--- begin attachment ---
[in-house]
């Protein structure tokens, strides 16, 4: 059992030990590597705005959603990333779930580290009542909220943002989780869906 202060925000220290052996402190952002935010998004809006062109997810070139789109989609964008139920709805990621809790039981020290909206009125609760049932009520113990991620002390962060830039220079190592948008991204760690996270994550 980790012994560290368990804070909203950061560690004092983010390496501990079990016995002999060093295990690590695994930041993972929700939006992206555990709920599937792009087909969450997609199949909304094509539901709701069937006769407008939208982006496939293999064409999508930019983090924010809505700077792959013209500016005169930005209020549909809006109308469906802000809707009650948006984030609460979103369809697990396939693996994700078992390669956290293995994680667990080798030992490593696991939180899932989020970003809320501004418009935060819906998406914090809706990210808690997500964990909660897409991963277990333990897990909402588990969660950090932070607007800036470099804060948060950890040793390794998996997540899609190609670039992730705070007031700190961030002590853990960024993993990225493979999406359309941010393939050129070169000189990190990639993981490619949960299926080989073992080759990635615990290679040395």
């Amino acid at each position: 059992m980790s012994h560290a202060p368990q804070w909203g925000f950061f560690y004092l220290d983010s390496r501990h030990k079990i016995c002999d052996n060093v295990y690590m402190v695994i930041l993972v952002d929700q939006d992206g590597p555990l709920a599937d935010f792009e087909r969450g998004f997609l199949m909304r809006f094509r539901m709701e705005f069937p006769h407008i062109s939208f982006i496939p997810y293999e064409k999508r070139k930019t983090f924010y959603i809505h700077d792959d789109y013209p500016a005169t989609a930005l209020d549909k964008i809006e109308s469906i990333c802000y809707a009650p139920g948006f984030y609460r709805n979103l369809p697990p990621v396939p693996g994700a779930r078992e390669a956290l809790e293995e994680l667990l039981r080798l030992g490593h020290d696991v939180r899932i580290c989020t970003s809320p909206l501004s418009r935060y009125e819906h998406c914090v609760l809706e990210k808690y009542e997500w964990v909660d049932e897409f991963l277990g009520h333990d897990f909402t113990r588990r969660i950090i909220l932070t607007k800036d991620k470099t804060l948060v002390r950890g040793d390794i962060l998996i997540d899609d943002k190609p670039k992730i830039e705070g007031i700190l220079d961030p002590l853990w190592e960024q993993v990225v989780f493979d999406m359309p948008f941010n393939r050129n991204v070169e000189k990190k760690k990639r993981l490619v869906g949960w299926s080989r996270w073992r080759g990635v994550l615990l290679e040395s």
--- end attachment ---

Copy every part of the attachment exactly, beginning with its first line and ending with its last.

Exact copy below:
[in-house]
């Protein structure tokens, strides 16, 4: 059992030990590597705005959603990333779930580290009542909220943002989780869906 202060925000220290052996402190952002935010998004809006062109997810070139789109989609964008139920709805990621809790039981020290909206009125609760049932009520113990991620002390962060830039220079190592948008991204760690996270994550 980790012994560290368990804070909203950061560690004092983010390496501990079990016995002999060093295990690590695994930041993972929700939006992206555990709920599937792009087909969450997609199949909304094509539901709701069937006769407008939208982006496939293999064409999508930019983090924010809505700077792959013209500016005169930005209020549909809006109308469906802000809707009650948006984030609460979103369809697990396939693996994700078992390669956290293995994680667990080798030992490593696991939180899932989020970003809320501004418009935060819906998406914090809706990210808690997500964990909660897409991963277990333990897990909402588990969660950090932070607007800036470099804060948060950890040793390794998996997540899609190609670039992730705070007031700190961030002590853990960024993993990225493979999406359309941010393939050129070169000189990190990639993981490619949960299926080989073992080759990635615990290679040395």
């Amino acid at each position: 059992m980790s012994h560290a202060p368990q804070w909203g925000f950061f560690y004092l220290d983010s390496r501990h030990k079990i016995c002999d052996n060093v295990y690590m402190v695994i930041l993972v952002d929700q939006d992206g590597p555990l709920a599937d935010f792009e087909r969450g998004f997609l199949m909304r809006f094509r539901m709701e705005f069937p006769h407008i062109s939208f982006i496939p997810y293999e064409k999508r070139k930019t983090f924010y959603i809505h700077d792959d789109y013209p500016a005169t989609a930005l209020d549909k964008i809006e109308s469906i990333c802000y809707a009650p139920g948006f984030y609460r709805n979103l369809p697990p990621v396939p693996g994700a779930r078992e390669a956290l809790e293995e994680l667990l039981r080798l030992g490593h020290d696991v939180r899932i580290c989020t970003s809320p909206l501004s418009r935060y009125e819906h998406c914090v609760l809706e990210k808690y009542e997500w964990v909660d049932e897409f991963l277990g009520h333990d897990f909402t113990r588990r969660i950090i909220l932070t607007k800036d991620k470099t804060l948060v002390r950890g040793d390794i962060l998996i997540d899609d943002k190609p670039k992730i830039e705070g007031i700190l220079d961030p002590l853990w190592e960024q993993v990225v989780f493979d999406m359309p948008f941010n393939r050129n991204v070169e000189k990190k760690k990639r993981l490619v869906g949960w299926s080989r996270w073992r080759g990635v994550l615990l290679e040395s």